One hundred years ago: Edinburgh royal infirmary: kitchen concert

BMJ 1998; 316 doi: (Published 31 January 1998) Cite this as: BMJ 1998;316:j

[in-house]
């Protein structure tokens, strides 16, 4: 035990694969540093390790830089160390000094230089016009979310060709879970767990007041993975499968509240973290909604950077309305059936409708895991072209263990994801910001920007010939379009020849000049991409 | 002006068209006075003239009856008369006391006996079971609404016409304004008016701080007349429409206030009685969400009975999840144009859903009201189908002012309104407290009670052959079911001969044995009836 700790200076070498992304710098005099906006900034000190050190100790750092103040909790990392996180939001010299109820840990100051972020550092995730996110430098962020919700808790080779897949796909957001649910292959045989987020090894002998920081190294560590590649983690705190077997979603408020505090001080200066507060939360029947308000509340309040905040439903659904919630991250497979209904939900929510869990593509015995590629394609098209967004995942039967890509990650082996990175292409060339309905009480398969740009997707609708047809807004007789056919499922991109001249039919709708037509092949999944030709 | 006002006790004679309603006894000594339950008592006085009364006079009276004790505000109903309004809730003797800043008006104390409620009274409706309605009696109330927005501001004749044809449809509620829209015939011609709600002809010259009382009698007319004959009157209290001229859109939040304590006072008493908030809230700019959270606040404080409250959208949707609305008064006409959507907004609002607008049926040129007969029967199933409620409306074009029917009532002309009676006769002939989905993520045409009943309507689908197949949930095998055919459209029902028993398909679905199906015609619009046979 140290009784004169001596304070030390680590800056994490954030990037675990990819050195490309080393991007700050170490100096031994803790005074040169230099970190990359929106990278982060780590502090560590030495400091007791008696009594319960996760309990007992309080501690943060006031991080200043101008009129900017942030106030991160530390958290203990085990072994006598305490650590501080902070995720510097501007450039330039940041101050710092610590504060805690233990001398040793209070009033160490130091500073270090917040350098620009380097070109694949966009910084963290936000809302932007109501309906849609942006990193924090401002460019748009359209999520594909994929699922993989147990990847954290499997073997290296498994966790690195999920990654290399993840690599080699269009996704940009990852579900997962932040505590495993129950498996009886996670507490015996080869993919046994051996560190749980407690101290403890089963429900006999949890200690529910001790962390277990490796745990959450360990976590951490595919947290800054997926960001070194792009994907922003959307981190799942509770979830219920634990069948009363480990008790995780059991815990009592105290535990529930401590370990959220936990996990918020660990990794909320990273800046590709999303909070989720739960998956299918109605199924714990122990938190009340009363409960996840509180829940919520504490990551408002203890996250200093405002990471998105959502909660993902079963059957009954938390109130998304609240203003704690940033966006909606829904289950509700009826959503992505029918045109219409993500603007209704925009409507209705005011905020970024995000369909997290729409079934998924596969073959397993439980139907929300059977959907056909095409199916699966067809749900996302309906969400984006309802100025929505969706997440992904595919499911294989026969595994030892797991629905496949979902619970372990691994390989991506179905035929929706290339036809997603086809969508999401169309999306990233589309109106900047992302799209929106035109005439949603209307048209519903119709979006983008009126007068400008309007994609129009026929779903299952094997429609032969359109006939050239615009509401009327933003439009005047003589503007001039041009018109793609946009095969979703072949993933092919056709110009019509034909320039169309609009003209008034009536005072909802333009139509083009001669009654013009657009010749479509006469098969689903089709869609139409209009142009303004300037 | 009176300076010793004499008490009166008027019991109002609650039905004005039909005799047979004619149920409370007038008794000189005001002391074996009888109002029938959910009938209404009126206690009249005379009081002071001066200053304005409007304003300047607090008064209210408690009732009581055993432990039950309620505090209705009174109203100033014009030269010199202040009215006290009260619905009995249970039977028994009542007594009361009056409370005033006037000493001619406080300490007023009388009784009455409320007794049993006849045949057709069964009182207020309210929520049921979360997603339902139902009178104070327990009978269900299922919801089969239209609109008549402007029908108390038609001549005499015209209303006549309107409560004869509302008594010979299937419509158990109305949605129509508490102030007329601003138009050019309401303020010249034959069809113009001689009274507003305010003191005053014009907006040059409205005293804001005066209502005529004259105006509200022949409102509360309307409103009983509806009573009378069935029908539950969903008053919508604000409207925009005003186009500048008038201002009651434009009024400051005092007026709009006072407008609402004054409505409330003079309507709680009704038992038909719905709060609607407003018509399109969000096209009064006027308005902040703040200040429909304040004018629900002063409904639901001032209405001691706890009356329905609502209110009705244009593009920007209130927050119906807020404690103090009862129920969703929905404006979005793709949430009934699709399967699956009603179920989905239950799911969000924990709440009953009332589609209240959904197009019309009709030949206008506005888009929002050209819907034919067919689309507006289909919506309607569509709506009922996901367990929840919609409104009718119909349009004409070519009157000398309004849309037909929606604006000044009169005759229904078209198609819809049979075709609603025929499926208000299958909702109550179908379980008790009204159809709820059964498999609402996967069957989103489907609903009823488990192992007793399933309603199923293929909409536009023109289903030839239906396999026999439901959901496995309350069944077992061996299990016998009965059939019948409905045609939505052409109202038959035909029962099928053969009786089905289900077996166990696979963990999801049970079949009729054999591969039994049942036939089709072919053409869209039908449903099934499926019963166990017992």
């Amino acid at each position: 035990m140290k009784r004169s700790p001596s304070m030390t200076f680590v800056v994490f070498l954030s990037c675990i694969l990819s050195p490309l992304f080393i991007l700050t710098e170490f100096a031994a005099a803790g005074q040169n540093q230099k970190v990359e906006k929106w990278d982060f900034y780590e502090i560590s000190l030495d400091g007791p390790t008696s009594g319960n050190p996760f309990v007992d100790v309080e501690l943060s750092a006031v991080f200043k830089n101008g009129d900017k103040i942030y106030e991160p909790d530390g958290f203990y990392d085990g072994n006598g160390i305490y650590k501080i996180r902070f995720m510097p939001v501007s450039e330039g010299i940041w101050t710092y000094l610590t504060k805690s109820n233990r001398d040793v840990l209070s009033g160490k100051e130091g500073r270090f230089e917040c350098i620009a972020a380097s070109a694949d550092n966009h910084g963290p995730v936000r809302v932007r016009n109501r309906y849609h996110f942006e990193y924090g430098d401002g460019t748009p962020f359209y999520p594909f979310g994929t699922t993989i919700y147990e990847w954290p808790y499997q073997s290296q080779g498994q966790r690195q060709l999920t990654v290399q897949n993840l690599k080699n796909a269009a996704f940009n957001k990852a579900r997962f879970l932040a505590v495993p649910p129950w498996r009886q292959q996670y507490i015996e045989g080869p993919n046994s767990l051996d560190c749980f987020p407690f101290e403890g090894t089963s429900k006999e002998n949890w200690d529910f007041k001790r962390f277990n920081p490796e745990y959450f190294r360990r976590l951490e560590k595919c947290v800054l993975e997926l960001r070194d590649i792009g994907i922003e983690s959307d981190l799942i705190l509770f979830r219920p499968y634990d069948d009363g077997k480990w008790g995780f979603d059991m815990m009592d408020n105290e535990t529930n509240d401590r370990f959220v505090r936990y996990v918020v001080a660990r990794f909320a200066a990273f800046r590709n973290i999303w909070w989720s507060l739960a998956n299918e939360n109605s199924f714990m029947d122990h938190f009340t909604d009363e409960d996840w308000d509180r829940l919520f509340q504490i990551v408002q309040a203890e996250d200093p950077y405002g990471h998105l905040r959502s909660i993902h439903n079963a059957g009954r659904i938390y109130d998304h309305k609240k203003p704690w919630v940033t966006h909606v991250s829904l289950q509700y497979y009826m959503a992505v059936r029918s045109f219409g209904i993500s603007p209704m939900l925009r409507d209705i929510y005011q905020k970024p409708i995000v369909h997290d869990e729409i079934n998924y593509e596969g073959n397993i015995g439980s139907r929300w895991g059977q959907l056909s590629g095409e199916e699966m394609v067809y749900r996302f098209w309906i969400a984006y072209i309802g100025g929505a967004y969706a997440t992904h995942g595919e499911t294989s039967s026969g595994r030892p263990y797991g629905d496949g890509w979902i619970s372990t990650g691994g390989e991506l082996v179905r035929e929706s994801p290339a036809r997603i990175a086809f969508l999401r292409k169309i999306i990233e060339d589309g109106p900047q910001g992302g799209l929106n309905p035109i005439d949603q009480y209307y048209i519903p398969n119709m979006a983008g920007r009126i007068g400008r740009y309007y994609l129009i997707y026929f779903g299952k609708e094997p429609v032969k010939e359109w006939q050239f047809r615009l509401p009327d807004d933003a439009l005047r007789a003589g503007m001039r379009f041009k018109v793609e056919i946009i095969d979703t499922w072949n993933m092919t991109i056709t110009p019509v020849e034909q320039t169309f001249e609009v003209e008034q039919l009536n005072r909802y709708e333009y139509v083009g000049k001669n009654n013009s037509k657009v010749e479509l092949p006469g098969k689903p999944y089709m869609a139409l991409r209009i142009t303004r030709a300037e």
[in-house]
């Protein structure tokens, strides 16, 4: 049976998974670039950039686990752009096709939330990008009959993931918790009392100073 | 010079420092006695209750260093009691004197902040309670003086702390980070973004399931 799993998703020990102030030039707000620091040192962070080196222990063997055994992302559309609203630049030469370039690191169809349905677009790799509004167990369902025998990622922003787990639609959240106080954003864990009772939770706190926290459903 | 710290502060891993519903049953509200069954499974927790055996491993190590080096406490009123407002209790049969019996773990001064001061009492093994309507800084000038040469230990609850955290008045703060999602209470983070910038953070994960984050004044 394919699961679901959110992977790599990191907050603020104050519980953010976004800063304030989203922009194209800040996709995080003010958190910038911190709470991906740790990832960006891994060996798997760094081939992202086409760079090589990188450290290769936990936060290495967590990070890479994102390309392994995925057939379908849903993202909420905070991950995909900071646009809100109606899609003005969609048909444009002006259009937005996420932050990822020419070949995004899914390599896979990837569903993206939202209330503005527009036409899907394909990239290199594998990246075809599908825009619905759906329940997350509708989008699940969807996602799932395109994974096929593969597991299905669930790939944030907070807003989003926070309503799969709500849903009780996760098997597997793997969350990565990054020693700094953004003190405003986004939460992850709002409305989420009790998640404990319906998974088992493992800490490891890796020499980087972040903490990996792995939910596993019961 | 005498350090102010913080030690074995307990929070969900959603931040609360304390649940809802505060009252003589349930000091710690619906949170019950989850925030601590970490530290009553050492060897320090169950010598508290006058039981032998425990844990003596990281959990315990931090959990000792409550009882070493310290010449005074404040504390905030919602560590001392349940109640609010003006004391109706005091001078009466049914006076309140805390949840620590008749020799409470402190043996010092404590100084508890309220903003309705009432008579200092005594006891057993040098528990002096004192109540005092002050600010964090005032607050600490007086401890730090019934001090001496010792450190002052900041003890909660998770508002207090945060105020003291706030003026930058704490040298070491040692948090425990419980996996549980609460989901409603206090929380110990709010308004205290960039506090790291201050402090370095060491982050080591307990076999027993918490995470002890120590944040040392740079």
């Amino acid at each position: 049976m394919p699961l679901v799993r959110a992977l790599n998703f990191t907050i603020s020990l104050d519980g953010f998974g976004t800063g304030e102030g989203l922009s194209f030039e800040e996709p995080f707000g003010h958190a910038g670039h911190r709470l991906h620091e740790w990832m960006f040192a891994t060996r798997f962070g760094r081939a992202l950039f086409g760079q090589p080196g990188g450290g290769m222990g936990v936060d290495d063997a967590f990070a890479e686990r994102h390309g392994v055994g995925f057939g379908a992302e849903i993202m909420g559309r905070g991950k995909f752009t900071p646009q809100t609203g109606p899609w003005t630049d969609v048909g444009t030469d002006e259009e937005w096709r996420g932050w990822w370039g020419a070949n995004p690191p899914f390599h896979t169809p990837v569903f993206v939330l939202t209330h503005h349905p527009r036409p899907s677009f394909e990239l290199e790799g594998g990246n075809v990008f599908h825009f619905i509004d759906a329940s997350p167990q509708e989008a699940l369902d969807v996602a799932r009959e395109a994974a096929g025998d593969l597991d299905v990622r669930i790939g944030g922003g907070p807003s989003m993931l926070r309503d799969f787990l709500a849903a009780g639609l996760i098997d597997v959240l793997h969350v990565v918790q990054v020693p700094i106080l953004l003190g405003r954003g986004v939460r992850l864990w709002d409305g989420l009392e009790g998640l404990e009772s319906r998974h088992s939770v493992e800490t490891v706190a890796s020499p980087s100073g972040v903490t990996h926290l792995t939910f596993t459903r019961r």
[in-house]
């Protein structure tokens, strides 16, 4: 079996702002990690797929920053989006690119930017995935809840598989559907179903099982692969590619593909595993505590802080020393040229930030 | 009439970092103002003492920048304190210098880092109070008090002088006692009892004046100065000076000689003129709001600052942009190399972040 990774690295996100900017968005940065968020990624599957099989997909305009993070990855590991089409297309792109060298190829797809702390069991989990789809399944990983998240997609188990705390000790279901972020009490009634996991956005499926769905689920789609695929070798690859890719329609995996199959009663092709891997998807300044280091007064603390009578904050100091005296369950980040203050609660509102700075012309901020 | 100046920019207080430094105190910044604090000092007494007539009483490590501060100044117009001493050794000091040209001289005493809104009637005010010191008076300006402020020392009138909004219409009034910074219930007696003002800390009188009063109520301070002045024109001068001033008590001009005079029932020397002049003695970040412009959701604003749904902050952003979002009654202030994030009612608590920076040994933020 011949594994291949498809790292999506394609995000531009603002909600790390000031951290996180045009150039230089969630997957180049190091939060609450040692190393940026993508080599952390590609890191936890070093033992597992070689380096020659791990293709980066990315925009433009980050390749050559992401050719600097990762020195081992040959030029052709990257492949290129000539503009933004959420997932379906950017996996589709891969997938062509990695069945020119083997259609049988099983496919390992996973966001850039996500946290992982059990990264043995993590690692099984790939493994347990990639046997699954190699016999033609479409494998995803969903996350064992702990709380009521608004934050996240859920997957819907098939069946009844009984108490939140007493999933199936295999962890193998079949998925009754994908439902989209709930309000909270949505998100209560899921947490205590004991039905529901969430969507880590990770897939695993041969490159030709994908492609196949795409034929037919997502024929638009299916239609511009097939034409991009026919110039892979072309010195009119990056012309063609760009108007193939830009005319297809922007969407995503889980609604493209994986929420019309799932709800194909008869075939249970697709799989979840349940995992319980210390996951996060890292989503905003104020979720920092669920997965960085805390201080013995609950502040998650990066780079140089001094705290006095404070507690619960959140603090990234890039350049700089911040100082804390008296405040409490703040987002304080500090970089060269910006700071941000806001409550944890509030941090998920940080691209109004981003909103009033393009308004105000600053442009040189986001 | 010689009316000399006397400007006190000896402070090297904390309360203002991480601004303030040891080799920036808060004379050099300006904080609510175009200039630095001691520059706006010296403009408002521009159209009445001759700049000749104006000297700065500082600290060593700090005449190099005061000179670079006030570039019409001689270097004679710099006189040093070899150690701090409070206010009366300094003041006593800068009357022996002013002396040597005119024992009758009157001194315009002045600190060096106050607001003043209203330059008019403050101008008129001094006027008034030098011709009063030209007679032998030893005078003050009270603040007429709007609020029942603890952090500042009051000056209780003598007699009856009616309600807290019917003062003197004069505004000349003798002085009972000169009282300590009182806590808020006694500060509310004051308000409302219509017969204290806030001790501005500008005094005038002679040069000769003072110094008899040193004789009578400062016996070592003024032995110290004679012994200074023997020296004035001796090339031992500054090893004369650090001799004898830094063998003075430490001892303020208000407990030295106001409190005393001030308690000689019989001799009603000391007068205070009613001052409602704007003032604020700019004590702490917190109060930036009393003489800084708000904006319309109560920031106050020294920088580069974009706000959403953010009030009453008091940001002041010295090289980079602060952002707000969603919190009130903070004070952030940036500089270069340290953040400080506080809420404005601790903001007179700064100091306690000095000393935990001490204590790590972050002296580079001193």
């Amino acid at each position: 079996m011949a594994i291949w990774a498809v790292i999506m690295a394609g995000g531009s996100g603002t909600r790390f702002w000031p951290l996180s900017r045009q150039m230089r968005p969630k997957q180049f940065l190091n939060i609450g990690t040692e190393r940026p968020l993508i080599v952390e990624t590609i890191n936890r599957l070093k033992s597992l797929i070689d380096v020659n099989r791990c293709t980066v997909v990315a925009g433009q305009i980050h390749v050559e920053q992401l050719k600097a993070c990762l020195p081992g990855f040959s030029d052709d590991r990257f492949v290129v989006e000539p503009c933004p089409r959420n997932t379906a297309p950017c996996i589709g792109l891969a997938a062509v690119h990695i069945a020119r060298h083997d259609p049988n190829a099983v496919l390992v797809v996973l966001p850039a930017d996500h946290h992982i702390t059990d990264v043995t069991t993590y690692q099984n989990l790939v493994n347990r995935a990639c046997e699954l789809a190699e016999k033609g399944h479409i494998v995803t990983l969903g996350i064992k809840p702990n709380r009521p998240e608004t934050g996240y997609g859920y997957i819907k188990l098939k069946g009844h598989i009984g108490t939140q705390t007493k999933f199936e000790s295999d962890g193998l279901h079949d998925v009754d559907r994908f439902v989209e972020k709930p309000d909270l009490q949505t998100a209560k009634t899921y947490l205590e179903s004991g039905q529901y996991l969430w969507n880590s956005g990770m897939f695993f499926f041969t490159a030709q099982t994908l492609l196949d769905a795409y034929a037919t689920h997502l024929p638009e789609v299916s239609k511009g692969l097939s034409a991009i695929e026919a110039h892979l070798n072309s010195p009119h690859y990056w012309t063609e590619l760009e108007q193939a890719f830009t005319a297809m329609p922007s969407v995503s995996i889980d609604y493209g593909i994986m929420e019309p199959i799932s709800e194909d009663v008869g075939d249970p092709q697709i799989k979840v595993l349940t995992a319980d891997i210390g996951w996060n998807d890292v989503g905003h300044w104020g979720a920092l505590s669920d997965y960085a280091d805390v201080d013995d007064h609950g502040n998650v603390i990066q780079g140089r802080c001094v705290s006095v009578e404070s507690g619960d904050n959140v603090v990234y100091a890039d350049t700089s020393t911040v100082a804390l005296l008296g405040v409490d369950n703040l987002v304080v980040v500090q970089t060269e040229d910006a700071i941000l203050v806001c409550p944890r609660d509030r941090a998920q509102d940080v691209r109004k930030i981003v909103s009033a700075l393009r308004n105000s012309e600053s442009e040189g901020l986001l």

At the annual kitchen concert given by the residents of the Edinburgh Royal Infirmary the programme consisted of songs, recitations, pianoforte solos, etc, given by Drs James, Kennedy, Porter, Wilson, Shiels, and Drinkwater; also by Messrs Thorne, Gardiner, and Frost. At the end of the first part of the programme the resident physicians and surgeons gave a small play called A Trip to Moscow. The scene was laid in a Russian midwifery hospital at the time of the Medical Congress of 1897. The chief of the hospital was a certain Count Rumplesteelokin, a famous obstetrician, but in reality Mr F M Caird, an Edinburgh surgeon in disguise, he having gone over to the Congress in question. Various distinguished visitors in the persons of Professors T R Fraser, John Chiene, A R Simpson, and Dr Alexander James went to visit the hospital. There they recognise the obstetrician as Mr Caird, who, however, refuses to have anything to do with them and has them arrested as spies and Nihilists carrying infernal machines. Professor Simpson, for example, was arrested because he had in his possession an axis traction forceps. With difficulty they were released, and managed to find their way home. Several songs were sung during the piece by “Professor Fraser,” “Professor Simpson,” “Dr James,” and by the resident of the hospital. The Infirmary Cup was next presented to the winning Rugby football team from Wards 25 and 26, under the charge of Professor Fraser. Many of the senior members of the staff of the hospital were present as guests. The pleasant evening was closed with “Auld Lang Syne” and “God Save the Queen.” (BMJ 1898;i:36)

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